Union College Concert Series
Schenectady, New York
December 11, 2007
The boundaries between modernism and romanticism were blurred Tuesday night in the bold and unusual recital by pianist Jeremy Denk.
Performing at Union College, the 37-year-old American offered only two sonatas, but each is a doozy: Ives’ “Concord” and Beethoven’s “Hammerklavier.” And his approach to each work was unexpected, applying a spacious romanticism to the Ives and highlighting the modern extremes in the Beethoven. Proceeding in reverse chronological order, Denk opened with the Ives, which has been regarded as a monument of American music ever since its premiere in 1939. But that’s often how it’s been approached in performance, as a hard-faced stony monolith. Denk allowed the work to breathe and the wild diversity of Ives’ writing benefited, especially in the most daunting and laden movement “Emerson.”
Denk’s fortes were particularly telling here – resonant and confi dent, yet never demanding or overpowering.
Denk has a fluid grace at the keyboard and his body language can be fascinating, especially in the Ives. As if contemplating the material at hand, his head turns this way and that, sometimes nearly fully facing the audience, or with his chin raised toward the ceiling. Denk’s arms even flapped a bit in the lively “Hawthorne” movement.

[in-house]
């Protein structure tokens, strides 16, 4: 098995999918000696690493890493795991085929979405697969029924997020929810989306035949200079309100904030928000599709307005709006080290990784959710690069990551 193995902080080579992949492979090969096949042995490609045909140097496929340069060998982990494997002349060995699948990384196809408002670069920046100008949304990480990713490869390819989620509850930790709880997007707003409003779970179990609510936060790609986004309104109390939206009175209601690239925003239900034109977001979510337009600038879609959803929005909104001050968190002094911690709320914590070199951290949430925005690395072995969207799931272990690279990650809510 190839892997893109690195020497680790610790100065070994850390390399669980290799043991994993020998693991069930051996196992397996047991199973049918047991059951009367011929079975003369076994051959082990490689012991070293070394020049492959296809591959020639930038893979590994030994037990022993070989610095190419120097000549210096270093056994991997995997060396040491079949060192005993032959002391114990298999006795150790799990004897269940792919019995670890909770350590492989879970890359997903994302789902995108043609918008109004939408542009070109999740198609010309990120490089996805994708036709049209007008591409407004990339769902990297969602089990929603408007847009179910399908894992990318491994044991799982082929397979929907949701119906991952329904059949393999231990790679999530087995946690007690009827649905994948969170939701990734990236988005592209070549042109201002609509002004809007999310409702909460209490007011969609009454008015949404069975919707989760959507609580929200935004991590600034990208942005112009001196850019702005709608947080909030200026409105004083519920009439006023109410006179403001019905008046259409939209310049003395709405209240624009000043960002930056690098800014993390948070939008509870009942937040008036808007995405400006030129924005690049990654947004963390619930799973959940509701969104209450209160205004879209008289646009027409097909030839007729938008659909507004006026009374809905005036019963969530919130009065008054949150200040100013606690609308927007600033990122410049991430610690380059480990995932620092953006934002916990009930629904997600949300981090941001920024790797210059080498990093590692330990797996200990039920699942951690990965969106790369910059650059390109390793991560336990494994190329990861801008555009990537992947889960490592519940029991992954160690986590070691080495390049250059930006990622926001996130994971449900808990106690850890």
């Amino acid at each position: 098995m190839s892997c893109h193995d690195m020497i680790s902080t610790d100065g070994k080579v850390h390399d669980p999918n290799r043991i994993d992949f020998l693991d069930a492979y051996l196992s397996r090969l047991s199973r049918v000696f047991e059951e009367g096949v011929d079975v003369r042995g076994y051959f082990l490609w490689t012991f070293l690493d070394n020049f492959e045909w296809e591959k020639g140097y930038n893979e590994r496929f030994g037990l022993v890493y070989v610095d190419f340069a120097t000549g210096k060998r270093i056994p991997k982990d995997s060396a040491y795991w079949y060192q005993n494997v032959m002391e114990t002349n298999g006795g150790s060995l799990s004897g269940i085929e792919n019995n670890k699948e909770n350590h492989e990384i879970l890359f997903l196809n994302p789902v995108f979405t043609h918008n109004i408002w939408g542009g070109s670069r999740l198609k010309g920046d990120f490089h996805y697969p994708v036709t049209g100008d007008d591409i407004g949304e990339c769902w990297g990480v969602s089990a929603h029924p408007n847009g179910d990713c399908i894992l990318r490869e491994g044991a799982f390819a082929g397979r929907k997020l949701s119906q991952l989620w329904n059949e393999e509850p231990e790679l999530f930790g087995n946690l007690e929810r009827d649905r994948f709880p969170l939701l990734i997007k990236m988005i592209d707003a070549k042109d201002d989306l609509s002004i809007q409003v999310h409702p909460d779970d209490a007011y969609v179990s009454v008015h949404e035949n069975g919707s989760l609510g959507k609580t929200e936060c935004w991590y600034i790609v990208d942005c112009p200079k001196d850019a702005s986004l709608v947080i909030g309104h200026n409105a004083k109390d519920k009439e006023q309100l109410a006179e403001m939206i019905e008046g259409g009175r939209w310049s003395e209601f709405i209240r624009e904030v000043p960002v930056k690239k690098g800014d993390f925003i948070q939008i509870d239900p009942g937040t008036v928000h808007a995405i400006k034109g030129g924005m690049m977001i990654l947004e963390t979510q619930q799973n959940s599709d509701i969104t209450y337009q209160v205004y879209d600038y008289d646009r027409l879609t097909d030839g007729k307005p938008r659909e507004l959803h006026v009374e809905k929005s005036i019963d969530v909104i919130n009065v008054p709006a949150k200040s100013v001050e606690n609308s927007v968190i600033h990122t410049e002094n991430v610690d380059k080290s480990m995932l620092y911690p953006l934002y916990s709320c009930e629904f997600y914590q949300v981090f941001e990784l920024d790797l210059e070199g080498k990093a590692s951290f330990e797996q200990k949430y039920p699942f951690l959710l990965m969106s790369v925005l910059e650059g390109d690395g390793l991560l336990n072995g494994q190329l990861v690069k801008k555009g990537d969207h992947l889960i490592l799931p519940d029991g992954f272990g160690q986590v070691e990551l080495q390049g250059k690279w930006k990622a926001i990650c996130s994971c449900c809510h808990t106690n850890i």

Audience members’ heads turned this way and that during the final movement of the Ives, “Thoreau,” when the sound of a flute arrived from offstage. This element of the piece is often dropped, but it’s a lovely haunting effect. Tara Helen O’Connor gave the handful of lines a warm and reedy tone.
Where the Ives is a crazy quilt of musical Americana with its seams all showing through proudly, the Beethoven is a fabric woven of one piece, though still chaotic in texture and color. Denk gave it a more in-your-face reading, with the opening Allegro full of grander and crisper playing than anywhere in the Ives.
The Adagio felt like a nightmare in pastel hues, so well did Denk plumb its miserable depths. Perhaps it was the long passages of wandering harmonies that gave it such an arduous quality, but the memory of Ives’ climax happy writing also contributed.
The weatherman’s terminology of “a wintry mix” well describes the windy and stormy finale of the Beethoven.
Like Ives, Beethoven copped out on resolving some of his grandest conundrums, and instead just cuts to a quiet chorale. Denk handled the evening’s many contradictions with aplomb, and offered as an encore a reprise of “The Alcotts,” Ives at his most tender.
Originally appeared in the Times Union.